Riding is Sport: Muscle Training from Head to Toe

Islandpferd im Tölt

"Riding is not a sport, you just sit on the horse. "There is probably not a single rider who has not heard this sentence. If you feel the same way and can't think of a quick-witted answer at such times, here are some great arguments why riding is a real sport and why we can all call ourselves sports enthusiasts.

Autorin: Karolina Kardel, 360 Grad Pferd

Ok, we admit: Horse riding does not burn as many calories as jogging. Riding is therefore rather unsuitable for losing weight. But anyone who sits on a horse for the first time, rides a new lesson in a riding lesson or gets back on horseback after a long break will certainly have sore muscles all over their body the next day.

Muscle training from head to toe

Riding uses a lot of muscles, from the legs to the buttocks, abdomen, back and chest to the shoulders and arms. Even muscles that we hardly use or don't use at all in normal everyday life are used when riding.

Why does riding train the whole body?

It's simple: when riding, we have to constantly adapt to the horse's movements and balance ourselves to keep our equilibrium - from head to toe. In each gait, the muscles are challenged differently; after all, walk and tölt are a four-beat gait, trot is a two-beat gait and canter is a three-beat gait. Our muscles are rhythmically tensed and relaxed. And that in turn has two positive aspects: the muscles are strengthened and deepseated tensions are released. Let's take a closer look at the muscle groups that are most used when riding:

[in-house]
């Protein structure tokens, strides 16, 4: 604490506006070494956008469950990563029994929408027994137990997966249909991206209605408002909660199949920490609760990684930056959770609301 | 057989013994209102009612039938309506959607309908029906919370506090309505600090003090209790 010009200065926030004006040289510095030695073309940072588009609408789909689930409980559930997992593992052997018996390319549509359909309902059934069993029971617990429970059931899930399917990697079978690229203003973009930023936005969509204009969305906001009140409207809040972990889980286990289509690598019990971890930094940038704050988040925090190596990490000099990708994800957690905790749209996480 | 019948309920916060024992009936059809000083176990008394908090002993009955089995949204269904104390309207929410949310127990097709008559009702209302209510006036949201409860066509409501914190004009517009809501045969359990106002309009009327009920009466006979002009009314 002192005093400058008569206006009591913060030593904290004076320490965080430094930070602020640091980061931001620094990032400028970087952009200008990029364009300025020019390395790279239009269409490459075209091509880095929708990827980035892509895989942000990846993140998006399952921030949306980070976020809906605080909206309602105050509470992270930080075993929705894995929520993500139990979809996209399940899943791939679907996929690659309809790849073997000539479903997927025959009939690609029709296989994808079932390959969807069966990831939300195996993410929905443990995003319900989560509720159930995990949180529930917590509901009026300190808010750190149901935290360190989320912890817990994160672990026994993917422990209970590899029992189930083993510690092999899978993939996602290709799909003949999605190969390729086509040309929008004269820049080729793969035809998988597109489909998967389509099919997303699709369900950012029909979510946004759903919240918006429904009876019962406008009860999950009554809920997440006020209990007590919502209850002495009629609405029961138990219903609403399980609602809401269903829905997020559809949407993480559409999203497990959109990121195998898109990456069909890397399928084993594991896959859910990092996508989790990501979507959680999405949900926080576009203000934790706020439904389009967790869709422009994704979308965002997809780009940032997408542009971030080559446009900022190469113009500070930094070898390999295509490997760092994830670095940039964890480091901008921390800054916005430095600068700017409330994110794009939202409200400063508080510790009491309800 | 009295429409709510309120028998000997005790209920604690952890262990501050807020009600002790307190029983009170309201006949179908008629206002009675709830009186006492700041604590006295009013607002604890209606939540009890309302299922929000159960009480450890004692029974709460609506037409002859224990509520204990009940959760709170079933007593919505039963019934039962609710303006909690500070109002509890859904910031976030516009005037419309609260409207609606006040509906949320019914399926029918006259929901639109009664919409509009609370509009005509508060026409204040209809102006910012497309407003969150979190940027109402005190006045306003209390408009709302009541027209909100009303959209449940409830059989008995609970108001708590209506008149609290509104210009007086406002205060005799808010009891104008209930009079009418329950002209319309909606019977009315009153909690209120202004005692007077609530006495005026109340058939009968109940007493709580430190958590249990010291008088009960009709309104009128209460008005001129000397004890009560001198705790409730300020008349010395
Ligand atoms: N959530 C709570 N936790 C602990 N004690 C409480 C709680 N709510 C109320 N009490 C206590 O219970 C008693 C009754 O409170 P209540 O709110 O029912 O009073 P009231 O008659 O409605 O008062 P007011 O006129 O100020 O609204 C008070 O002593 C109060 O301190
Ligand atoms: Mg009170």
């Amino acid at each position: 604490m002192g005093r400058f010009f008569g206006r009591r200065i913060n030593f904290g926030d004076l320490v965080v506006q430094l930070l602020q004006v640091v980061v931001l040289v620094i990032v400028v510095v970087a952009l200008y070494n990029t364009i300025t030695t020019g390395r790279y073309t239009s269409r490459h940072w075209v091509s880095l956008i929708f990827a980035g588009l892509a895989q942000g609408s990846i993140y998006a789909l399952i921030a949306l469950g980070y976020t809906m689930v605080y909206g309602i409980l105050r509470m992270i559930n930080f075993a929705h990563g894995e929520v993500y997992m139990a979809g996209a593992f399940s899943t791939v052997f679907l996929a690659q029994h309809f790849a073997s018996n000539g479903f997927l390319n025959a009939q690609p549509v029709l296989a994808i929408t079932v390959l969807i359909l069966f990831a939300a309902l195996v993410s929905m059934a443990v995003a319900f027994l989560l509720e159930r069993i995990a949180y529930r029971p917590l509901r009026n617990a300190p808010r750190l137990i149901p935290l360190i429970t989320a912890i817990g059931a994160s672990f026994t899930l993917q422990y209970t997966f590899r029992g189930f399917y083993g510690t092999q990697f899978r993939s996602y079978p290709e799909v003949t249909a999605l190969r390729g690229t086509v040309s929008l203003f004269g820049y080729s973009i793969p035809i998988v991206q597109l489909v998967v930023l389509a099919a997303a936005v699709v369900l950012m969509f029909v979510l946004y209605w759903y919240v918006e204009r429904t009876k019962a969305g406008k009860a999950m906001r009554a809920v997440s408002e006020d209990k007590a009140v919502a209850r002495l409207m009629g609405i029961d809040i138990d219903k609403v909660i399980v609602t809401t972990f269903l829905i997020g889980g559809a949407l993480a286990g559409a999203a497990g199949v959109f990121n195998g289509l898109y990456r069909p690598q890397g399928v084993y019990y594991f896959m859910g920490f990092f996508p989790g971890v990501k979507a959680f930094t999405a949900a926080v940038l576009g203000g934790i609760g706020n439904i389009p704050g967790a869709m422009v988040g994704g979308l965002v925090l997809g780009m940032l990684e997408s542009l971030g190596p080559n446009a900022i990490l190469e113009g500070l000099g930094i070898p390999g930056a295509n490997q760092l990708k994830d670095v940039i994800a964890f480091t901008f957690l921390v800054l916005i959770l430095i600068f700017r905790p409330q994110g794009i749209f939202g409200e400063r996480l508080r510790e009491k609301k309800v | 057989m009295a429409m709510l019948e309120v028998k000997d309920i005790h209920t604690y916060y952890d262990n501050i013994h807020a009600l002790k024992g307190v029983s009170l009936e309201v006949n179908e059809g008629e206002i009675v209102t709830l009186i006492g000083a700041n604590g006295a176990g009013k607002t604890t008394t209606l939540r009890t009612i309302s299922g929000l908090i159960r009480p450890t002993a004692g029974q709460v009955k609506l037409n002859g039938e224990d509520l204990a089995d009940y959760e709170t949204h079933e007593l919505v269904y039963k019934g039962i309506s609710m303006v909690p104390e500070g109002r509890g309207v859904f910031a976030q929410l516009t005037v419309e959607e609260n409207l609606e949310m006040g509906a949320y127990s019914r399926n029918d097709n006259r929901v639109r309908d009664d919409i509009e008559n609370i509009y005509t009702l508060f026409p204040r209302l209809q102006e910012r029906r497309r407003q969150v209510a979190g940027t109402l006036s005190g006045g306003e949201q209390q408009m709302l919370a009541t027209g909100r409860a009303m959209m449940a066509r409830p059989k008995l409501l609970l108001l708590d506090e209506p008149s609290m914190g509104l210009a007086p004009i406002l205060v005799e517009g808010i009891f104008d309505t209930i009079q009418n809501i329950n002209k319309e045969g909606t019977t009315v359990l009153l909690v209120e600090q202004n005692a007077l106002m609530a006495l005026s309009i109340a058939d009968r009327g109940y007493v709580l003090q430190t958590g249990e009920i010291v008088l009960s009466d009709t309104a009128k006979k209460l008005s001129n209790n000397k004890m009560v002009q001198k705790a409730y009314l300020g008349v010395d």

Back muscles

It is no secret that riding is good for the back. The upright seat and the constant going along with the threedimensional movement of the horse strengthens and loosens our back muscles in equal measure, as they are tensed and relaxed, stretched and loosened at regular intervals. In this way, the spine is strengthened and stabilised. The intervertebral discs are also relieved if the posture is correct, because the pelvis takes over the work of the intervertebral discs. However, if a back disease is present, it should first be clarified with the responsible doctor whether riding is allowed.

Abdominal muscles

Riding is great for the abdominal muscles! By sitting upright and absorbing the horse's movement, not only our back muscles are strengthened, but also their counterparts, our abdominal muscles. We use the abdominal muscles, for example, for collection and parades as well as for the weight aids.

Pelvic floor

The pelvic floor muscles are also properly strengthened when riding, because the many different movements that we riders make on our horse with the pelvis activate the pelvic floor muscles. The stability and flexibility that make up a good rider's seat are only possible with a strong centre.

Shoulder and arm muscles

Many riders have strong shoulders and strong arm muscles. But if you think that this is because these riders pull on the reins a lot, you are wrong! Just holding the arms and hands independently is good for the muscles. In addition, there is always a slight tensing and relaxing of the muscles, for example to give parades. The whole business - cleaning the horse, carrying the saddle, mucking out the stable, lunging - is also a great workout for the arms and shoulders.